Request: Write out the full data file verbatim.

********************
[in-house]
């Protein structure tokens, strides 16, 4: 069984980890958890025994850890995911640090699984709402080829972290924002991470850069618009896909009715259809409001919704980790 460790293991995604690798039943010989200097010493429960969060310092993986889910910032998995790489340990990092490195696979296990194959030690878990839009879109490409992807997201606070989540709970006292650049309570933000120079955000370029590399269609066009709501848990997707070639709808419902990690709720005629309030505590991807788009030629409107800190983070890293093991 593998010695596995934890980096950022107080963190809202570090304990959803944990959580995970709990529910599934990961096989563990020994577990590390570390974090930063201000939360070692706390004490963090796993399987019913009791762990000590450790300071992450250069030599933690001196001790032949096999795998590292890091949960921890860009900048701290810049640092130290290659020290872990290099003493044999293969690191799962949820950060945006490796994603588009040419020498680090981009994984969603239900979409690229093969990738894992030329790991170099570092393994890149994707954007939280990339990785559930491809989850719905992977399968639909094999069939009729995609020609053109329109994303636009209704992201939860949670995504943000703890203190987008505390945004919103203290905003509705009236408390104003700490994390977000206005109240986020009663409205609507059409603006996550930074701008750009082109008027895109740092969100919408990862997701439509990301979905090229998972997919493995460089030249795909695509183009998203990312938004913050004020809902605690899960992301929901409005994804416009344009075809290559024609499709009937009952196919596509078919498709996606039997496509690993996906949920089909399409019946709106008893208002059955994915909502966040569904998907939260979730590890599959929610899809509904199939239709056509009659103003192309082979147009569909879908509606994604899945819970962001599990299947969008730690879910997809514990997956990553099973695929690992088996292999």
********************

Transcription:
[in-house]
């Protein structure tokens, strides 16, 4: 069984980890958890025994850890995911640090699984709402080829972290924002991470850069618009896909009715259809409001919704980790 460790293991995604690798039943010989200097010493429960969060310092993986889910910032998995790489340990990092490195696979296990194959030690878990839009879109490409992807997201606070989540709970006292650049309570933000120079955000370029590399269609066009709501848990997707070639709808419902990690709720005629309030505590991807788009030629409107800190983070890293093991 593998010695596995934890980096950022107080963190809202570090304990959803944990959580995970709990529910599934990961096989563990020994577990590390570390974090930063201000939360070692706390004490963090796993399987019913009791762990000590450790300071992450250069030599933690001196001790032949096999795998590292890091949960921890860009900048701290810049640092130290290659020290872990290099003493044999293969690191799962949820950060945006490796994603588009040419020498680090981009994984969603239900979409690229093969990738894992030329790991170099570092393994890149994707954007939280990339990785559930491809989850719905992977399968639909094999069939009729995609020609053109329109994303636009209704992201939860949670995504943000703890203190987008505390945004919103203290905003509705009236408390104003700490994390977000206005109240986020009663409205609507059409603006996550930074701008750009082109008027895109740092969100919408990862997701439509990301979905090229998972997919493995460089030249795909695509183009998203990312938004913050004020809902605690899960992301929901409005994804416009344009075809290559024609499709009937009952196919596509078919498709996606039997496509690993996906949920089909399409019946709106008893208002059955994915909502966040569904998907939260979730590890599959929610899809509904199939239709056509009659103003192309082979147009569909879908509606994604899945819970962001599990299947969008730690879910997809514990997956990553099973695929690992088996292999």